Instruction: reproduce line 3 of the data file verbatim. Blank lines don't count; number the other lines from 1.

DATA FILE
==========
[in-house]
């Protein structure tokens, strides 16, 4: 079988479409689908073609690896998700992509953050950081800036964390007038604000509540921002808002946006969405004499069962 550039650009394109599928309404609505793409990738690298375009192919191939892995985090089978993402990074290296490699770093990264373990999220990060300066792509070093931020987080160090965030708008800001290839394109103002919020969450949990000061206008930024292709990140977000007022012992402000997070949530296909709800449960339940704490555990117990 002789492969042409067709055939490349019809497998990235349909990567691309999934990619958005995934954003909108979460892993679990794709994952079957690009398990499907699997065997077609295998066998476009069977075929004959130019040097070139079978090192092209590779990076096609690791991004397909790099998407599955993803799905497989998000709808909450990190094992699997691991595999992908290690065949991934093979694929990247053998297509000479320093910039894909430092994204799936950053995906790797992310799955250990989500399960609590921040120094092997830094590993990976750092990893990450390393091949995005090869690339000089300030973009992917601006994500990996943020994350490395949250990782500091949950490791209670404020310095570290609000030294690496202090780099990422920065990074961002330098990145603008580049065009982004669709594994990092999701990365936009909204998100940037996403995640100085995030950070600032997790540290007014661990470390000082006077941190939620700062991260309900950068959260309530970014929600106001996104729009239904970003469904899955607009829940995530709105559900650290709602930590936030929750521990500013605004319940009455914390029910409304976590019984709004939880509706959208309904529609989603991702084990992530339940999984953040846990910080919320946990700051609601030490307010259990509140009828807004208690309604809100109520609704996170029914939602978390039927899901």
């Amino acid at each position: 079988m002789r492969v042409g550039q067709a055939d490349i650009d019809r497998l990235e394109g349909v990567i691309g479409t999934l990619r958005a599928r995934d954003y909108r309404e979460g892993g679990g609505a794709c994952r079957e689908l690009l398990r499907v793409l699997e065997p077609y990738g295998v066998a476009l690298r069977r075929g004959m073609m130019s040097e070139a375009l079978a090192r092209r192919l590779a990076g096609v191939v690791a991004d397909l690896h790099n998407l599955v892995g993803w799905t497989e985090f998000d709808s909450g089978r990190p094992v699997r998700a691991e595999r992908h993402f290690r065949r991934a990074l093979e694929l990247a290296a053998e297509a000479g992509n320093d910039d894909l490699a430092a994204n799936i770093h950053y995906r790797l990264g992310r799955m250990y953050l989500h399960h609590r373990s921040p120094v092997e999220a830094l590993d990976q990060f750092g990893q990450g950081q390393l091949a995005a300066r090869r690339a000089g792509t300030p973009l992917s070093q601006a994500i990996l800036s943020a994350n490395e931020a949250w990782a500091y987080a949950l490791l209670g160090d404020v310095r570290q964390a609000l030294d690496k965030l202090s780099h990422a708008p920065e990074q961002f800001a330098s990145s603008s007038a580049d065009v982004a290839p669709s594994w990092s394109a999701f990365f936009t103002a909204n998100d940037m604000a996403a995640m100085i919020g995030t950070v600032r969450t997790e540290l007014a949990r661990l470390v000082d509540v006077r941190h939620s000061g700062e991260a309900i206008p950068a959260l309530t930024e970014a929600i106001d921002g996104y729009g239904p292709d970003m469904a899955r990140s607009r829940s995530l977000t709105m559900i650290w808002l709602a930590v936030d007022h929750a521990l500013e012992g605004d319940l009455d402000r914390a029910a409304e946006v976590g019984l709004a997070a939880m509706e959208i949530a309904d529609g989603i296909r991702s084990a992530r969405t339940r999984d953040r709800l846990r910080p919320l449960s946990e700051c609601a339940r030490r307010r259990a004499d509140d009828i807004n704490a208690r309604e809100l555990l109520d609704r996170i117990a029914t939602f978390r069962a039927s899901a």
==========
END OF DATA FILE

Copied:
């Amino acid at each position: 079988m002789r492969v042409g550039q067709a055939d490349i650009d019809r497998l990235e394109g349909v990567i691309g479409t999934l990619r958005a599928r995934d954003y909108r309404e979460g892993g679990g609505a794709c994952r079957e689908l690009l398990r499907v793409l699997e065997p077609y990738g295998v066998a476009l690298r069977r075929g004959m073609m130019s040097e070139a375009l079978a090192r092209r192919l590779a990076g096609v191939v690791a991004d397909l690896h790099n998407l599955v892995g993803w799905t497989e985090f998000d709808s909450g089978r990190p094992v699997r998700a691991e595999r992908h993402f290690r065949r991934a990074l093979e694929l990247a290296a053998e297509a000479g992509n320093d910039d894909l490699a430092a994204n799936i770093h950053y995906r790797l990264g992310r799955m250990y953050l989500h399960h609590r373990s921040p120094v092997e999220a830094l590993d990976q990060f750092g990893q990450g950081q390393l091949a995005a300066r090869r690339a000089g792509t300030p973009l992917s070093q601006a994500i990996l800036s943020a994350n490395e931020a949250w990782a500091y987080a949950l490791l209670g160090d404020v310095r570290q964390a609000l030294d690496k965030l202090s780099h990422a708008p920065e990074q961002f800001a330098s990145s603008s007038a580049d065009v982004a290839p669709s594994w990092s394109a999701f990365f936009t103002a909204n998100d940037m604000a996403a995640m100085i919020g995030t950070v600032r969450t997790e540290l007014a949990r661990l470390v000082d509540v006077r941190h939620s000061g700062e991260a309900i206008p950068a959260l309530t930024e970014a929600i106001d921002g996104y729009g239904p292709d970003m469904a899955r990140s607009r829940s995530l977000t709105m559900i650290w808002l709602a930590v936030d007022h929750a521990l500013e012992g605004d319940l009455d402000r914390a029910a409304e946006v976590g019984l709004a997070a939880m509706e959208i949530a309904d529609g989603i296909r991702s084990a992530r969405t339940r999984d953040r709800l846990r910080p919320l449960s946990e700051c609601a339940r030490r307010r259990a004499d509140d009828i807004n704490a208690r309604e809100l555990l109520d609704r996170i117990a029914t939602f978390r069962a039927s899901a």